168Geminospora expansa (Naumova) Gao in Obukhovskaya 2000 = 11

169Grandispora cf. tenuispinosa (Hacquebard) Playford 1971 in Streel 1974 = 53

170Grandispora douglastownense McGregor 1973 = 7

171Grandispora gracilis (Kedo) Streel 1974 = 69

172Grandispora inculta Allen 1965 = 21

173Grandispora sp. A in Loboziak & Streel 1981 No records = 56

174Grandispora tomentosa Taugourdeau-Lantz 1967b = 32

175Grandispora velata (Eisenack) McGregor 1973 = 22

176Hystricosporites multifurcatus (Winslow) Mortimer & Chaloner 1967 = 47

177Hystricosporites spp. = 33

178Knoxisporites cf. hederatus (Ishenko) Playford 1963 = 60

179Knoxisporites dedaleus (Naumova) Streel 1977 = 59

180Lophozonotriletes media Taugourdeau-Lantz 1967b = 50

181Perotrilites ergatus Allen 1965 = 34

182Planisporites scaber Taugourdeau-Lantz 1967b = 49

183Pustulatisporites rugulatus (Taugourdeau-Lantz) Loboziak &Streel 1981 = 51

184Retusotriletes planus Dolby & Neves 1970 = 67

185Retusotriletes rugulatus Riegel 1973 = Scylaspora rugulata (Riegel) Breuer et al. 2007 = 30

186Rhabdosporites langi (Eisenack) Richardson 1960 = 8

187Rhabdosporites parvulus Richardson 1965 = 35

188Rugospora bricei Loboziak & Streel 1989 = 58

189Rugospora cf. flexuosa (Juschko) Streel 1974= R. bricei Loboziak & Streel 1989 = 58

190Samarisporites inaequus (McGregor) Owens 1971 = 23

191Samarisporites sp. A in Loboziak & Streel 1981 = 54

192?Samarisporites sp. B in Loboziak, Streel & Vanguestaine 1983 = 73

193Samarisporites sp. C in Loboziak, Streel & Vanguestaine 1983 = 76

194Samarisporites sp. D in Loboziak, Streel & Vanguestaine 1983 = 79

195Samarisporites triangulatus Allen 1965 = 36

196Scylaspora rugulata (Riegel) Breuer et al. 2007 = 30

197Verruciretusispora pallida (McGregor) Owens 1971 = 9

198Verruciretusispora sp. A in Loboziak, Streel & Vanguestaine 1983 = 72

199Verrucosisporites bulliferus Richardson & McGregor 1986 = 45

200Verrucosisporites cf. grandis McGregor 1960 = 44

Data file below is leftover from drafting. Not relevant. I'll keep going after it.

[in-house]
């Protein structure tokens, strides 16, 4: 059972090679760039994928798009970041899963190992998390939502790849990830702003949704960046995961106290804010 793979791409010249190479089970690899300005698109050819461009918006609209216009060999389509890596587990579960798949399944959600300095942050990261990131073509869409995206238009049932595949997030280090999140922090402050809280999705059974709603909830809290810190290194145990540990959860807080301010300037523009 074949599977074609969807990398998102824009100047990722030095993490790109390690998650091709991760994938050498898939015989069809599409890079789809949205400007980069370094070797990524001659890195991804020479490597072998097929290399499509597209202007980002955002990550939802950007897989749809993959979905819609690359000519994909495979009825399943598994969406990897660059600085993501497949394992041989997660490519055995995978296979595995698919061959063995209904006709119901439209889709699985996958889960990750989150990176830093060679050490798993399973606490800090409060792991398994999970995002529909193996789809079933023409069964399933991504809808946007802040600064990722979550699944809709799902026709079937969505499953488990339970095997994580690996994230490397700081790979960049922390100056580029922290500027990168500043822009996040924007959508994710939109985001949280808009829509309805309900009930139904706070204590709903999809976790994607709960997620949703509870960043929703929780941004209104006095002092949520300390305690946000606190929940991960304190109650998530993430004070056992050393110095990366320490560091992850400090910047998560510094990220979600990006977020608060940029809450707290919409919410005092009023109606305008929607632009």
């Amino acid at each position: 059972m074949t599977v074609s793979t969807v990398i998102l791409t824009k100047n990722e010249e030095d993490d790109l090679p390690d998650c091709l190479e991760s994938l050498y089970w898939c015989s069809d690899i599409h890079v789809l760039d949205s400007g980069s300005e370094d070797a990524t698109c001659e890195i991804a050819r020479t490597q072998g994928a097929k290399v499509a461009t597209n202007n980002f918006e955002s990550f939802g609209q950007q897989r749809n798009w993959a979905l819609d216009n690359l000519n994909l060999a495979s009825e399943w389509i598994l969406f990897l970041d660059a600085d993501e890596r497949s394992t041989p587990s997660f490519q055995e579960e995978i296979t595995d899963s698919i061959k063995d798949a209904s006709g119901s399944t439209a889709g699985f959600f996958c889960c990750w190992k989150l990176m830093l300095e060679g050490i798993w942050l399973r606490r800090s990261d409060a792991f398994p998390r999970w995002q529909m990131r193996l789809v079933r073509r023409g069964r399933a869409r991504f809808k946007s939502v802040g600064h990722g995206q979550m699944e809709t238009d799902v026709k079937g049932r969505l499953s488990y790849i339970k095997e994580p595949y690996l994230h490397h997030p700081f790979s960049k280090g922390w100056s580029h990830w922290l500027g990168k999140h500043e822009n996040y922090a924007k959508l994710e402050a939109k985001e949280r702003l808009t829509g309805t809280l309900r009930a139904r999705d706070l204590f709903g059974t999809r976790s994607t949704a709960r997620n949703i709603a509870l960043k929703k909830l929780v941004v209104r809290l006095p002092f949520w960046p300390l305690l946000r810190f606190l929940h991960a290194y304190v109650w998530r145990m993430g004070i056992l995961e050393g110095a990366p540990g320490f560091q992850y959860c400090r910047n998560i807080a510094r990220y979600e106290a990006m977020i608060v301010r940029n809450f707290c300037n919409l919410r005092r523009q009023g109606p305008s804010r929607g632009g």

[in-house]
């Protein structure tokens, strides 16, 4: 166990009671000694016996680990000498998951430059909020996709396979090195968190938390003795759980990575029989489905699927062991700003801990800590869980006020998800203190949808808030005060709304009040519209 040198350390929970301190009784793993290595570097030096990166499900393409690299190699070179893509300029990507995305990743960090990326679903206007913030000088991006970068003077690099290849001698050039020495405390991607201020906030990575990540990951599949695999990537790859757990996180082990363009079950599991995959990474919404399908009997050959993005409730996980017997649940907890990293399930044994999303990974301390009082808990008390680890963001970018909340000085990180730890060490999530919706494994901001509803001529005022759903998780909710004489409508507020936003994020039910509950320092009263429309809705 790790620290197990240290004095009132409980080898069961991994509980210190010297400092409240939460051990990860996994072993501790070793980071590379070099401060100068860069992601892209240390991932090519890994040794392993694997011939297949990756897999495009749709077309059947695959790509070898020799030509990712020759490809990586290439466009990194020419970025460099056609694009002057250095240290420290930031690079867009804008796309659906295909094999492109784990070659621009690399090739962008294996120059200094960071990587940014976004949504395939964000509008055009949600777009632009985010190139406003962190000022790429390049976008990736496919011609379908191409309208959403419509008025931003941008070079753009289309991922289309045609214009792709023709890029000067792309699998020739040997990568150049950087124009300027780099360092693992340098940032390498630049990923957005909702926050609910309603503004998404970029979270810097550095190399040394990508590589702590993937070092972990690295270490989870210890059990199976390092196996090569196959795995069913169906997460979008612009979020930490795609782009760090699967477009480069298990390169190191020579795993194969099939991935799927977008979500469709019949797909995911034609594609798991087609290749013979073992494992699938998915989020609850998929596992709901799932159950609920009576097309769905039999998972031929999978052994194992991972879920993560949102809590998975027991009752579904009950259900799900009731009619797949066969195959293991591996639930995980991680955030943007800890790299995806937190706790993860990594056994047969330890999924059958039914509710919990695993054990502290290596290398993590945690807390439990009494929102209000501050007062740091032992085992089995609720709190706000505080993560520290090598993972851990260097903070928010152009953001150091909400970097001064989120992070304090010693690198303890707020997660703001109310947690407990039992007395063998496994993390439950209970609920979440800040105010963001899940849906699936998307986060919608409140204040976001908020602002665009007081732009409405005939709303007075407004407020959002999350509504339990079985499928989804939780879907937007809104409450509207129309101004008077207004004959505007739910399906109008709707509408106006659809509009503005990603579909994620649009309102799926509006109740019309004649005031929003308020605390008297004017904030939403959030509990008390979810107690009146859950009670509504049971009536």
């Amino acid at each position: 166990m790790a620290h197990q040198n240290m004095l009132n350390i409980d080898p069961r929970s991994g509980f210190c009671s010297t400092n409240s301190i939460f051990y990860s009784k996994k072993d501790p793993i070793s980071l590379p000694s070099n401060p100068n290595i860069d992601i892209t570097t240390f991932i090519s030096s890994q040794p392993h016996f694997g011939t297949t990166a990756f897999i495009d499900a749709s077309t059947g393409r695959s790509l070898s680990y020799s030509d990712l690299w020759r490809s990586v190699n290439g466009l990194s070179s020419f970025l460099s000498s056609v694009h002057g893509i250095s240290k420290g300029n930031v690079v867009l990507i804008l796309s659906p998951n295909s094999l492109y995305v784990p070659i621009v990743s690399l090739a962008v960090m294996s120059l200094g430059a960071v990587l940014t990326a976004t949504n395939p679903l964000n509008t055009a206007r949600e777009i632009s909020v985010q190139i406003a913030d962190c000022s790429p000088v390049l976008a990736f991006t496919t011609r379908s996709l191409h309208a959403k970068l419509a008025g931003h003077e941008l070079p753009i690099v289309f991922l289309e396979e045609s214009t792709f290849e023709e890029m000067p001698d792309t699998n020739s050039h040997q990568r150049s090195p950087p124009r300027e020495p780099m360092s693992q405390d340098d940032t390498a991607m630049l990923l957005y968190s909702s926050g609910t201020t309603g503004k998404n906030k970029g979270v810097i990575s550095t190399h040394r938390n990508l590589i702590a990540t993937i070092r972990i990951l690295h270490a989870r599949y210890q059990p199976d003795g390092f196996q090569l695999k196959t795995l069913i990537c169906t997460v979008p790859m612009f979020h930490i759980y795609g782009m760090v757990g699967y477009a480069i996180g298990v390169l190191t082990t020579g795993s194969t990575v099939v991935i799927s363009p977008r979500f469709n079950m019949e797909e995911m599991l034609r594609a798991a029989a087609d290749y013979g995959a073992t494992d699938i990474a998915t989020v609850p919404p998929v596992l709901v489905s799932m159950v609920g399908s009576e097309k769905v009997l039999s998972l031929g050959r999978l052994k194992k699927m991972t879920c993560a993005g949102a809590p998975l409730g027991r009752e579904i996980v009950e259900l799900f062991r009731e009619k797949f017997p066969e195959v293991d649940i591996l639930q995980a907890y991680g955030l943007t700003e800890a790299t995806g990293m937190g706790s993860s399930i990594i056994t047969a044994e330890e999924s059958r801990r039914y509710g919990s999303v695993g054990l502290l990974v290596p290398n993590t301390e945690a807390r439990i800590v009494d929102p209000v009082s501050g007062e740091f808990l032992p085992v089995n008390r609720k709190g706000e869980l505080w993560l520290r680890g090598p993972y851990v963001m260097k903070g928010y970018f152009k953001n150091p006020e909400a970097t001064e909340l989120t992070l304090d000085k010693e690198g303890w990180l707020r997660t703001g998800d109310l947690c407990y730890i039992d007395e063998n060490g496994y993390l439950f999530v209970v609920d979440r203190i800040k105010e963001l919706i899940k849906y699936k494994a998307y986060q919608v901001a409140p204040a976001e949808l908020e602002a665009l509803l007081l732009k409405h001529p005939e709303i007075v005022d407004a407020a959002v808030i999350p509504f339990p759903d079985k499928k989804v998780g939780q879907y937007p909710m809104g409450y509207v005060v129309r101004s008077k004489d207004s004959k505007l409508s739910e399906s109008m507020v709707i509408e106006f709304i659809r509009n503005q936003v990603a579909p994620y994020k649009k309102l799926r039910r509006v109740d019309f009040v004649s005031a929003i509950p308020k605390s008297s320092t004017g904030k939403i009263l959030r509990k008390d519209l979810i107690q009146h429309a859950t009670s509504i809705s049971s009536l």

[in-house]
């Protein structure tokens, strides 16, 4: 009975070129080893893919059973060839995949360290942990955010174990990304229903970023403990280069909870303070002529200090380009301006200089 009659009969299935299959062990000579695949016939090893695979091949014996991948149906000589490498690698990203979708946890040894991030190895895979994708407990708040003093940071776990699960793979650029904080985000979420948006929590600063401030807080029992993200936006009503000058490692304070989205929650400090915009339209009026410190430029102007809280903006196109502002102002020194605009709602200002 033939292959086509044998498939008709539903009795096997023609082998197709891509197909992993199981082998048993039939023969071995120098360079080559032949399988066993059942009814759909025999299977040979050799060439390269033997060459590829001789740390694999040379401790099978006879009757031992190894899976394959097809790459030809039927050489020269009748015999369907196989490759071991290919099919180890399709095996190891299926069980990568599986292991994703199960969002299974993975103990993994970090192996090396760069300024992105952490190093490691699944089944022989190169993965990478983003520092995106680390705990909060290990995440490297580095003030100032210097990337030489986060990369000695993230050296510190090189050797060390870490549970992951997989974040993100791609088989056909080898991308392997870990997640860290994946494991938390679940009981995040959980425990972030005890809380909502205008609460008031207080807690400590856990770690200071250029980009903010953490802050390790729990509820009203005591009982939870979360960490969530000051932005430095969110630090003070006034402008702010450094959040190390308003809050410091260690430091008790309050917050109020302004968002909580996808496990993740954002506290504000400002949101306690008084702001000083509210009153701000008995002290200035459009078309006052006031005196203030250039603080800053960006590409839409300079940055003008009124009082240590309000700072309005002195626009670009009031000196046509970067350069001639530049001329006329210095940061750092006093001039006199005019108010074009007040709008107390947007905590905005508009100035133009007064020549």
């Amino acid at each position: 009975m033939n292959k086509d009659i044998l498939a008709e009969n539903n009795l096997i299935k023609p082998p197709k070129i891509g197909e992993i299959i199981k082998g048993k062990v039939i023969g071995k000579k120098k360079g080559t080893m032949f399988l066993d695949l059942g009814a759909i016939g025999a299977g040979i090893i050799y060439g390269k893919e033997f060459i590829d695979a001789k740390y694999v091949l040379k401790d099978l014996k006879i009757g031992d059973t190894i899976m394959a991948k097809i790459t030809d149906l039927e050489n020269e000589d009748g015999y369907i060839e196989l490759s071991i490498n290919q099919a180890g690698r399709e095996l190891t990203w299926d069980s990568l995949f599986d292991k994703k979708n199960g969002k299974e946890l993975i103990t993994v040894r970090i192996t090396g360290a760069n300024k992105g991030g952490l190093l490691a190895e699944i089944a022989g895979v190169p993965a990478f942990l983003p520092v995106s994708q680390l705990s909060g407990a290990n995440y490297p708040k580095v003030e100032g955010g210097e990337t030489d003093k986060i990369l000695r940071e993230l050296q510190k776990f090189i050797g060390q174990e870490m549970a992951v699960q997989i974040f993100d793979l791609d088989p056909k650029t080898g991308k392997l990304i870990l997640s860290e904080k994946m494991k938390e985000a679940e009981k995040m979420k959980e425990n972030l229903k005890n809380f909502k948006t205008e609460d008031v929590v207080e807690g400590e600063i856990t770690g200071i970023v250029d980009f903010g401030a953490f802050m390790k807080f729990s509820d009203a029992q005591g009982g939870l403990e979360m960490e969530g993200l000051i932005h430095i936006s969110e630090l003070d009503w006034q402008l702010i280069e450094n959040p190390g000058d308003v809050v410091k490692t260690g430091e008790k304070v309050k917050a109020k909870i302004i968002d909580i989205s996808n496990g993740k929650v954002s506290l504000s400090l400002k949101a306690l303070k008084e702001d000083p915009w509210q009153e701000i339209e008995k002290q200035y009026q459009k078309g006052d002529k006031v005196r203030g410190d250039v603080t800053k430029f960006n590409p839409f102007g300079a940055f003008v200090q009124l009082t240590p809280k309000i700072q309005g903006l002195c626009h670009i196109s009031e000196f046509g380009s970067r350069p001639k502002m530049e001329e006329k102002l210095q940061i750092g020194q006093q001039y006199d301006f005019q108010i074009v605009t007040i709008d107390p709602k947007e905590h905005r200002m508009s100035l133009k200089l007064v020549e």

201Verrucosisporites cf. uncatus (Naumova) Richardson 1965 = 27

202Verrucosisporites premnus Richardson 1965 = 26

Image 100000000000032300000351CBE2C3D53D4F1270.jpg

Plate 1a. Miospores recorded in the borehole Nieuwkerke-Noordhoek (95W153).

1, 2: Ancyrospora angulata (37) 1:223, 7, H50-3-4, 2:219,0, G45-2.

3: Aneurospora greggsii (24) 221, 5 L36-0.

4: Auroraspora aff. pseudocrista Ahmed 1980: 223,7, R40-1-4.

5: Chelinospora concinna (38) 219,0, N43-4.

6, 7: Cirratriradites jekhowskyi (39) 219,0, 6:M42-3. 7:T52-4.

8: Corystisporites multispinosus (42) 223, 7, F55-4.

9: Dibolisporites echinaceus (28) 219,0, R43-0.

10: Emphanisporites spp (29) 219,0, W41-4.

11, 12: Geminospora lemurata (40) 11:221,5, M4-,0. 12:223,7, H53-1-2.

Scale bar = 10 µm.

Image 10000000000003250000035A921A248AD210CF8D.jpg

Plate 1b. Miospores recorded in the borehole Nieuwkerke-Noordhoek (95W153) (continued).

13: Grandispora inculta (21) 223,7. J38-3.

14: Grandispora velata (22) 223,7, G57-0.

15, 16: Hystricosporites spp (33) 15 :219,0, L44-3, 16 :223,7, H39-3.

17: Retusotriletes confossus (Rich.) Streel 1967, 223,7, F51-0.

18: Scylaspora rugulata (Riegel) Breuer et al. 2007 (30) 221,5, G33-0.

19, 20: Samarisporites triangulatus (36) 223,7, 19:L37-12,20:J35-4.

21, 22: Samarisporites sp. E, 223,7, 21:U37-0, 22:L38-50.

23, 24: Verrucosisporites bulliferus (45) 221,5, 23:G48-3, 24:T46-3.

Scale bar = 10 µm.

Image 10000000000003300000032A09F8F91C776E2C7A.jpg

Plate 2a. Miospores recorded in the Heuvelland groundwater monitoring well (95W175).

1: aff. Archaeoperisaccus sp. H31-2.

2, 3, 4: Auroraspora pseudocrista Ahmed 1980 2,3: H41-2 4:048-3.

5, 6, 7: Samarisporites sp. D (79) in Loboziak, Streel & Vanguestaine 1983, 5:M33-1, 6:O46-3, 7:E44-2.

8: cf. Teichertospora torquata (Higgs) McGregor & Playford 1990, 8:O46-2.

9: Aneurospora greggsii (McGregor) Streel 1974 (24), W46-1.

All figures are at a magnification 700x unless otherwise stated.

Image 100000000000033A0000021A1ED586646542D8DA.jpg

Plate 2b. Miospores recorded in the Heuvelland groundwater monitoring well (95W175) (continued).

10, 11: Samarisporites triangulatus Allen 1965 (36), 10:U48-4, 11:G44-4.

12: Diducites plicabilis (64), E47-3.

13, 14: Pavonisporites costulatus (Taugourdeau-Lantz) Taugourdeau-Lantz 1971, 13:N46-2, 14:V30; (x250).

15: Grandispora gracilis (69), O46-4.

All figures are at a magnification 700x unless otherwise stated.

To cite this article

Maurice STREEL, Frédéric BOULVAIN, Michiel DUSAR, Stanislas LOBOZIAK & Philippe STEEMANS, «Updating Frasnian miospore zonation from the Boulonnais (Northern France) and comparison with new data from the Upper Palaeozoic cover on the Brabant Massif (Western Belgium)», Geologica Belgica [En ligne], Volume 24 (2021), number 1-2, 69-84 URL : https://popups.uliege.be/1374-8505/index.php?id=6879.

About: Maurice STREEL

Department of Geology, Bât B-18, University of Liège, B-4000 Liège, Belgium; corresponding author: maurice.streel@uliege.be.

About: Frédéric BOULVAIN

Sedimentary Petrology, Bât B-20, University of Liège, B-4000 Liège, Belgium.

About: Michiel DUSAR

Royal Belgian Institute of Natural Sciences-Geological Survey of Belgium, B-1000 Brussels, Belgium.

About: Stanislas LOBOZIAK

Deceased.

About: Philippe STEEMANS

EDDy Lab/Palaeopalynology, Bât B-18, University of Liège, B-4000 Liège, Belgium.